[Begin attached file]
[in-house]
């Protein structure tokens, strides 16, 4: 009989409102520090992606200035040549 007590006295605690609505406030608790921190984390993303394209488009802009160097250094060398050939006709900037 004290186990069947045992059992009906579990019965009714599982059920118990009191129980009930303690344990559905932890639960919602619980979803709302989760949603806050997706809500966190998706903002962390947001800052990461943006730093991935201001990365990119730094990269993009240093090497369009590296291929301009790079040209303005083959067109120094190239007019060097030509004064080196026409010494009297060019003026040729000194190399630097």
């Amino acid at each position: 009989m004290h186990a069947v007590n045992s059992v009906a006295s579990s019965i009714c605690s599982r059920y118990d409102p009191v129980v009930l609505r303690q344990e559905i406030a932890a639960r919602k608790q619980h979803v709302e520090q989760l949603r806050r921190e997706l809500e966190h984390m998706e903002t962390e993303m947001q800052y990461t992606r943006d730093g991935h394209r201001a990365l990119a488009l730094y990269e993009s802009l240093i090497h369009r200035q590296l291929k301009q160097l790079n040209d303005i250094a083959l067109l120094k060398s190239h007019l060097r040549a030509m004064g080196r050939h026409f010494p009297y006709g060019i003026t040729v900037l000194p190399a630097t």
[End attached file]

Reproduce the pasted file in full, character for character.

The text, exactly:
[in-house]
């Protein structure tokens, strides 16, 4: 009989409102520090992606200035040549 007590006295605690609505406030608790921190984390993303394209488009802009160097250094060398050939006709900037 004290186990069947045992059992009906579990019965009714599982059920118990009191129980009930303690344990559905932890639960919602619980979803709302989760949603806050997706809500966190998706903002962390947001800052990461943006730093991935201001990365990119730094990269993009240093090497369009590296291929301009790079040209303005083959067109120094190239007019060097030509004064080196026409010494009297060019003026040729000194190399630097």
């Amino acid at each position: 009989m004290h186990a069947v007590n045992s059992v009906a006295s579990s019965i009714c605690s599982r059920y118990d409102p009191v129980v009930l609505r303690q344990e559905i406030a932890a639960r919602k608790q619980h979803v709302e520090q989760l949603r806050r921190e997706l809500e966190h984390m998706e903002t962390e993303m947001q800052y990461t992606r943006d730093g991935h394209r201001a990365l990119a488009l730094y990269e993009s802009l240093i090497h369009r200035q590296l291929k301009q160097l790079n040209d303005i250094a083959l067109l120094k060398s190239h007019l060097r040549a030509m004064g080196r050939h026409f010494p009297y006709g060019i003026t040729v900037l000194p190399a630097t």